However, no traces of a tumulus have been recorded above the Kettoshalom tomb. Conventionally, it is dated to the Bodrogkeresztur-period in east Hungary, shortly after 4000 cal. B.C., which would correspond very well with the suggested Cernavodă I (or its less known cultural equivalent in the Thracian plain) attribution for the “Gonova mogila” grave, a cultural background to which the Csongrád grave should have also belonged. Bodrogkeresztur and Cernavodă I periods are not the only examples of 4th millennium cal. B.C. tumuli and burials displaying this steppe connection. Indeed we can find this early steppe impact throughout the 4th millennium cal. B.C. These include adscriptions to the Horodiștea II (Corlateni-Dealul Stadole, grave I: Burtanescu l 998, p. 37; Holbocai, grave 34: Coma 1998, p. 16); to Gordinești-Cernavodă 11 (Liești-Movila Arbănașu, grave 22: Brudiu 2000); to Gorodsk-Usatovo (Corlăteni Dealul Cetăţii, grave I: Comșa 1998, p. 17- 18, in Romania; Durankulak, grave 982: Vajsov 2002, in Bulgaria); and to Cernavodă III(Golyama Detelina, tum. 4: Leshtakov, Borisov 1995), and early (end of 4th millennium cal. B.C.) Ezero in Ovchartsi, primary grave (Kalchev 1994, p. 134-138) and Golyama Detelina, tum. 2 (Kanchev 1991) in Bulgaria. Also the Boleráz and Baden tumuli of Banjevac-Tolisavac and Mokrin in the south Carpathian basin account for this, since one should perhaps take into account primary grave 12 of the Sárrédtudavari-Orhalom tumulus in the Hungarian Alfold: a left-sided crouched juvenile ( 15- 17 y) individual in an oval, NW-SE orientated grave pit 14C dated to 3350-3100 cal. B.C. at 2 sigma (Dani, Ncpper 2006). Neither the burial custom (no ochre strewing or depositing a lump of ochre has been recorded), nor date account for its ascription to the Yamnaya!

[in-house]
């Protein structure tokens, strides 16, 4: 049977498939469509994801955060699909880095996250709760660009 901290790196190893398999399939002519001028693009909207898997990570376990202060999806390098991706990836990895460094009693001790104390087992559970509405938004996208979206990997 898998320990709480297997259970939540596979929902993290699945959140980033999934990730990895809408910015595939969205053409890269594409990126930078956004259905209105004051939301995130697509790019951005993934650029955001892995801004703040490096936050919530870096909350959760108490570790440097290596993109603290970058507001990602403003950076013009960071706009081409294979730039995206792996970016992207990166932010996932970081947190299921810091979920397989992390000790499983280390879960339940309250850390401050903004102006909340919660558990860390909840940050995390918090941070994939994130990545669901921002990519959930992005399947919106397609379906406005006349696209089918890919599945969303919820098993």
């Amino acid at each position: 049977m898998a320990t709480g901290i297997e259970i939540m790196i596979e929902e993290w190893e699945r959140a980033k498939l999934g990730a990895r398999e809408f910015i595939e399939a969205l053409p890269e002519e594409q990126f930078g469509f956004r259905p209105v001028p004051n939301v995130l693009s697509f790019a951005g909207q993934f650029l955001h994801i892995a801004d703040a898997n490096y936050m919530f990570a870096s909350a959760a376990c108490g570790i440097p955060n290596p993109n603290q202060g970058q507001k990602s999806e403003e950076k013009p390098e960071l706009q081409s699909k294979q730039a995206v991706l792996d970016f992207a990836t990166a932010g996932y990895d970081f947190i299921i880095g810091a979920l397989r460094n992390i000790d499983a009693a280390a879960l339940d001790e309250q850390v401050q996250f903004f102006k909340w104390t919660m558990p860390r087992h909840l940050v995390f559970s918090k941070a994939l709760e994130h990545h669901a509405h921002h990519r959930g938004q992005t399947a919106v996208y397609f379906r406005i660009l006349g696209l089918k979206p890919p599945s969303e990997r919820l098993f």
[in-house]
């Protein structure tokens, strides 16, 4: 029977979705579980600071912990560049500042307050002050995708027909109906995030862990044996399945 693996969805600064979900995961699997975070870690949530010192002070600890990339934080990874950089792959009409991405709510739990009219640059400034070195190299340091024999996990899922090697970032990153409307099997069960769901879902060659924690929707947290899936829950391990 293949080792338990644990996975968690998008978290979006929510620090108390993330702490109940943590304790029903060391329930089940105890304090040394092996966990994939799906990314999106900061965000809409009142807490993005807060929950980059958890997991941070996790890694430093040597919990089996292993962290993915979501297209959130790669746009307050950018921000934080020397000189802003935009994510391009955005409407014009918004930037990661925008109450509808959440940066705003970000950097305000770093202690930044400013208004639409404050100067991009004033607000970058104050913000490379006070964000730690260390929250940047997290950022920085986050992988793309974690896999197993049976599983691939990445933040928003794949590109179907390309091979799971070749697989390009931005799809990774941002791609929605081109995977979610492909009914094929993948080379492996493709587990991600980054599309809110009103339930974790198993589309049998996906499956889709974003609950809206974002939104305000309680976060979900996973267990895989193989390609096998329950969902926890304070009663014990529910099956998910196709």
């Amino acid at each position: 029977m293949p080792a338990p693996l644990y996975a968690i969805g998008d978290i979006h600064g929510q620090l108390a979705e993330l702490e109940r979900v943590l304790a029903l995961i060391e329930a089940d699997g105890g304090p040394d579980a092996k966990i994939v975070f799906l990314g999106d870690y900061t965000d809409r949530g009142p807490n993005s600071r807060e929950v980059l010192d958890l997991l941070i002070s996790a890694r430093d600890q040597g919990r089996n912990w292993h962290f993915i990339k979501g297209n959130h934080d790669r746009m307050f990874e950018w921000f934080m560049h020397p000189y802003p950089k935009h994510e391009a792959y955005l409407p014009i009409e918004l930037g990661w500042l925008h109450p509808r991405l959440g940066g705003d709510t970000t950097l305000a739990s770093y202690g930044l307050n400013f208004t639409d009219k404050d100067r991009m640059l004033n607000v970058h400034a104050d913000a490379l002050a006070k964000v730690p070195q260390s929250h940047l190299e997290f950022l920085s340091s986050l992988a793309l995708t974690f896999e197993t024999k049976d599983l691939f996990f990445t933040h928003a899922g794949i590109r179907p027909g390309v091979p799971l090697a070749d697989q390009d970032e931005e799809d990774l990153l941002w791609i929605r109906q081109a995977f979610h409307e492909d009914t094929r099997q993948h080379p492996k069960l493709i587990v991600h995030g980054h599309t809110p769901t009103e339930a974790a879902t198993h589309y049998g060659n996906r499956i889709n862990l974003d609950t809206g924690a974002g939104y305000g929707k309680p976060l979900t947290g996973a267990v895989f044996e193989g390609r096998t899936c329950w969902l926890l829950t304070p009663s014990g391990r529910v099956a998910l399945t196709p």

All of these tumuli and burials demonstrate, though, that there is already a constant but perhaps low-level 4th millennium cal. B.C. steppe interaction, linking the regions of the north of the Black Sea with those of the west, and reaching deep into the Carpathian basin. This has to be acknowledged. even if these populations remain small, bounded to their steppe habitat with an economy adapted to this special environment, and are not always visible in the record. Indirect hints may help in seeing them, such as the frequent occurrence of horse bones, regarded as deriving from domesticated horses, in Hungarian Baden settlements (Bokonyi 1978; Benecke 1998), and in those of the south German Cham Culture (Matuschik 1999, p. 80-82) and the east German Bernburg Culture (Becker 1999; Benecke 1999). These occur, however, always in low numbers, perhaps not enough to maintain and regenerate a herd. Does this point us towards otherwise archaeologically hidden horsebreeders in the Carpathian basin, before the Yamnaya? In any case, I hope to make one case clear: these are by no means Yamnaya burials in the strict definition! Attribution to the Yamnaya in its strict definition applies.

pit-graves-central-europe
Distribution of Pit-Grave burials west of the Black Sea likely dating to the 2nd half of the 4th millennium BC (triangles: side-crouched burials; filled circles: supine extended burials; open circles: suspected). In Alin Frînculeasa, Bianca Preda, Volker Heyd, Pit-Graves, Yamnaya and Kurgans along the Lower Danube.

Also, about the expansion of Yamna settlers along the steppes: